Again, an example of my attempt at "rewatchability," the scenes with Kelsey & Rowan watching a movie together on the couch is funny because of the dialogue and the wardrobe/art direction, but maybe becomes a tiny bit funnier when you realize they’re watching The Notebook? I don't like to spell those kinds of things out for an audience; I like to let them discover them on their own if they feel invested enough to look out for those little details.
Of course the 14mm lens (something we only used in episode 2) elongates/widens everything in the foreground, which in this case, I feel, added even more to the comedic contrast of Kelsey & Rowan's height differences, especially because she's scrunched up in a little ball. This was not necessarily something we planned before that day on set. Once we got the positioning and blocking down, it just worked out perfectly.
This shot took some creative maneuvering to pull off. Both Peter & I are super proud of it, so I'm mentioning it.
Notice the reflection of Kelsey's hands texting in the mirror across from Tyrone? Yeah, I know, pretty damn sexy.
This episode was also about expanding on the characters a little more beyond just who they are in relation to Kelsey. Kelsey Rauber and I tried to deliver a lot of information in a small amount of time while maintaining our desired feel of merely dropping you into the story as if you're just as involved as the characters.
Tyrone's development was a little bit easier because we still had him isolated at the office with Kelsey. However, the scene between Kelsey, Sam & Rowan was super important because it was the first real introduction to the dynamics between the 3 characters. The first episode hinted at it but was more about getting Kelsey out of the house than seeing them interact in the way they normally would, particularly Sam & Rowan and their animosity toward each other. Kelsey and I didn't want what happens in episode 8 to come completely out of left-field. We wanted to build it into the narrative as much as possible; so this scene was key for introducing the idea that Rowan has maybe always liked Sam but his arrogance is actually hiding some insecurity, particularly around her, and that she hates the fact that she actually does find him attractive because he seems to represent exactly what she detests. So they have this ongoing love to hate each other dynamic (which episode 5 shows is actually kind of a functioning friendship, not just a situation where they tolerate each other with Kelsey as the glue. But I'll get to that later.)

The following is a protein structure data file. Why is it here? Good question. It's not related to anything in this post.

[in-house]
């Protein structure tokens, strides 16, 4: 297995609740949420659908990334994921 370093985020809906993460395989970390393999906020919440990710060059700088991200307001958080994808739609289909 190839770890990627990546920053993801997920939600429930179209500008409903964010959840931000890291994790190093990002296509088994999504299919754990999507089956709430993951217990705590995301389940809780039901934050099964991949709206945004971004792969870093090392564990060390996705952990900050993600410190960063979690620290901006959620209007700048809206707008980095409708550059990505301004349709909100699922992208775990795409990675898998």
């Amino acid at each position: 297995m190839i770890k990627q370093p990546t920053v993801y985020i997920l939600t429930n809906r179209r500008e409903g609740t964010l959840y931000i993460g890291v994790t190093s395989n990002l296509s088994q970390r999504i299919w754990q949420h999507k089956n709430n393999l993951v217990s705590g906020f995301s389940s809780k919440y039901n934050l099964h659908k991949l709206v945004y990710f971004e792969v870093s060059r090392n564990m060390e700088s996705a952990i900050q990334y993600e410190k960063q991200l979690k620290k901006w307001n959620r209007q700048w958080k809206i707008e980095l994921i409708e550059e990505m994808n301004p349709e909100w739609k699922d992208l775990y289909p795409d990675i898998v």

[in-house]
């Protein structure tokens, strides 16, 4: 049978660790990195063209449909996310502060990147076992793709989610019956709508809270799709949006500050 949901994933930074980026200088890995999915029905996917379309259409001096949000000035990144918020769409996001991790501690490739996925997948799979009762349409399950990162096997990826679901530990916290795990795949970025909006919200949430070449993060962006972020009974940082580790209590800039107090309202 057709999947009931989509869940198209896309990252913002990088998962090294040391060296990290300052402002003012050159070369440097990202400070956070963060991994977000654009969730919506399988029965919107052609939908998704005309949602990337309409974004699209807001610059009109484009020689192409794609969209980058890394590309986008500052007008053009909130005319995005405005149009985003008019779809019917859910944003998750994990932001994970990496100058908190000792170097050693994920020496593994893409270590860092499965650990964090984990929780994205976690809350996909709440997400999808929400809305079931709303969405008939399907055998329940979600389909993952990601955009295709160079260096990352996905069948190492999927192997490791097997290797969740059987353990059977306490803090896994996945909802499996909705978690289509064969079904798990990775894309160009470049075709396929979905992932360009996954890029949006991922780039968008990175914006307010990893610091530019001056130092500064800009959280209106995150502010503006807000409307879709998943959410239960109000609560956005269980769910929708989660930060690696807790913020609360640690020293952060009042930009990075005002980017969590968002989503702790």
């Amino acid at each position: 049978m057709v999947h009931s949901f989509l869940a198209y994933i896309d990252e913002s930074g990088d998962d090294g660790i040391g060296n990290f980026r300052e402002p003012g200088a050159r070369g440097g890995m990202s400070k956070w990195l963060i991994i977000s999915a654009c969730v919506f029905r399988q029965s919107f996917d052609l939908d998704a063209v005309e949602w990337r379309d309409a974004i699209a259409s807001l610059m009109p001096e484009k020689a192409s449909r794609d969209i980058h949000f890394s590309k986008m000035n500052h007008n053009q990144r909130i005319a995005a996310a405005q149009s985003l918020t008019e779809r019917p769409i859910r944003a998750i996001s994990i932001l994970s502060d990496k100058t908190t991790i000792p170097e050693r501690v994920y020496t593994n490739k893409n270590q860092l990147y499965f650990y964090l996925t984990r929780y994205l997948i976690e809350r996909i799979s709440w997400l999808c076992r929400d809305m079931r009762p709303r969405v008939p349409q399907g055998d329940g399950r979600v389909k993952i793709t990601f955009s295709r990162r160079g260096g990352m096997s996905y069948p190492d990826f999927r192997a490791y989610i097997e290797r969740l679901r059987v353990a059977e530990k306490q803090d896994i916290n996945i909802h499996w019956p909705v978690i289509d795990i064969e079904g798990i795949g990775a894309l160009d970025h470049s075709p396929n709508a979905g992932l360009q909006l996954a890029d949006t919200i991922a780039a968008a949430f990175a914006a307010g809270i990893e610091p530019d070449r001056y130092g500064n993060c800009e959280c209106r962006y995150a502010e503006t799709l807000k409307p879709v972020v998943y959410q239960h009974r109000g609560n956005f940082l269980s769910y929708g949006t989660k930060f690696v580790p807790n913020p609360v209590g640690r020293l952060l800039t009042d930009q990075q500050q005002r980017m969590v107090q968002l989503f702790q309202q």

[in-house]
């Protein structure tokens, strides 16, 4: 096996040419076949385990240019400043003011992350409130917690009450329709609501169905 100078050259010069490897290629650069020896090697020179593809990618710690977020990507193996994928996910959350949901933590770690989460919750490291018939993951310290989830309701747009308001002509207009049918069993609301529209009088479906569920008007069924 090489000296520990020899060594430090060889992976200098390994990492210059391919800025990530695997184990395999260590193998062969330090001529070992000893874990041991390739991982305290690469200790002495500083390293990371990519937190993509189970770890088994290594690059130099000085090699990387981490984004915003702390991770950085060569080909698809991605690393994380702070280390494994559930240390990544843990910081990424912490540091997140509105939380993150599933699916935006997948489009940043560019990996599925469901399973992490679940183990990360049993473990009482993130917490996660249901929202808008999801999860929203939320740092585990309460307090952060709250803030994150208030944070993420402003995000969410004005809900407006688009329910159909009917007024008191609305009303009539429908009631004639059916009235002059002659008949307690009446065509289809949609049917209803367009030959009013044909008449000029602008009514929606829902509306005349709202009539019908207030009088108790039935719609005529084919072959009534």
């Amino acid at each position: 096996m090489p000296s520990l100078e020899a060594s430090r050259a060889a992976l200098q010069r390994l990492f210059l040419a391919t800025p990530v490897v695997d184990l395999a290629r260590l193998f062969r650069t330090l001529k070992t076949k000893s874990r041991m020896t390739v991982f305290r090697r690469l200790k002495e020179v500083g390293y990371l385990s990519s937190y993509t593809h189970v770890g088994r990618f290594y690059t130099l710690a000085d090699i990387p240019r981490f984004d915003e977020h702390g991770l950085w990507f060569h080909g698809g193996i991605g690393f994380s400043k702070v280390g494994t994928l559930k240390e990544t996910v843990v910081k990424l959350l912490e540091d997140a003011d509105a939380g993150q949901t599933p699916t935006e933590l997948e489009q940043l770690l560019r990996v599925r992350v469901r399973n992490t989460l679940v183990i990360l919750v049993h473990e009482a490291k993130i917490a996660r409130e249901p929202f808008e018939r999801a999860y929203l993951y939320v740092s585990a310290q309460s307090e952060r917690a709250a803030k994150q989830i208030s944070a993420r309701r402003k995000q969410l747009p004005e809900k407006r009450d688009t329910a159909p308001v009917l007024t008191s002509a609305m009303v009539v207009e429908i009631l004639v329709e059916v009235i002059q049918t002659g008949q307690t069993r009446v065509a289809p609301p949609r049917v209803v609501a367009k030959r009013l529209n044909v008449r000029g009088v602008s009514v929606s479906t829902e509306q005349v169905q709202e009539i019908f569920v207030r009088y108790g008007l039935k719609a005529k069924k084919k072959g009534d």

With less than 10 minutes for each episode, it made developing the supporting characters difficult; so we had to be very choosey with what dialogue and interactions we chose to feature in order to make them feel fleshed out & like more goes on for them off-camera and outside of their friendship with Kelsey, while still moving the plot of each episode forward.
I think we accomplished that in this scene; and I think Peter's angles added to the subtext.
This is the scene where I would say the high-wides are at their most jarring. Peter and I kicked around the idea that we could get normal, eye-level Over-the-Shoulder shots for safety. But when shooting what is essentially a feature film in 15 shooting days, a few of which ended up having to be capped at just 6 hours, exploratory coverage just for safety was not really a luxury we had. Intentional choices had to be made a lot of time, with little alternatives available in the cutting room. So, we made the conscious choice to go with the awkward high wides and use them to accentuate the tension between Sam & Rowan, as well. I think it ultimately worked well.
I'm sure some people were put off by it. The almost-fisheye look was quite jarring. We could have made them more flattering for the actors and less uncomfortable for the audience with typical overs, but that would have been boring for me and Peter. And when you're doing a passion project where you're spending more than you'd ever make, it should definitely be for the art of it as much as possible. I try to illicit an emotional reaction with my art as much as possible, even if it is a simple comedy. If I can honestly say I made you feel something, then I did the job I set out to do.
This was of course the first appearance of Joanne.
We kept the wide motif but brought the camera down to eye-level to signify that Kelsey has come back down and isn’t obsessing about Jen so much. She’s even open to exploring new prospects.
That’s all for now. I’ll be back in 2 weeks with the exploration of episodes 3 & 4. Next Tuesday, we’ll be releasing a blooper reel from the show! Be sure to check the blog for that. The view count is now at 139,748. Hopefully we'll hit 150,000 by the time I write my next post. Thanks for reading & watching!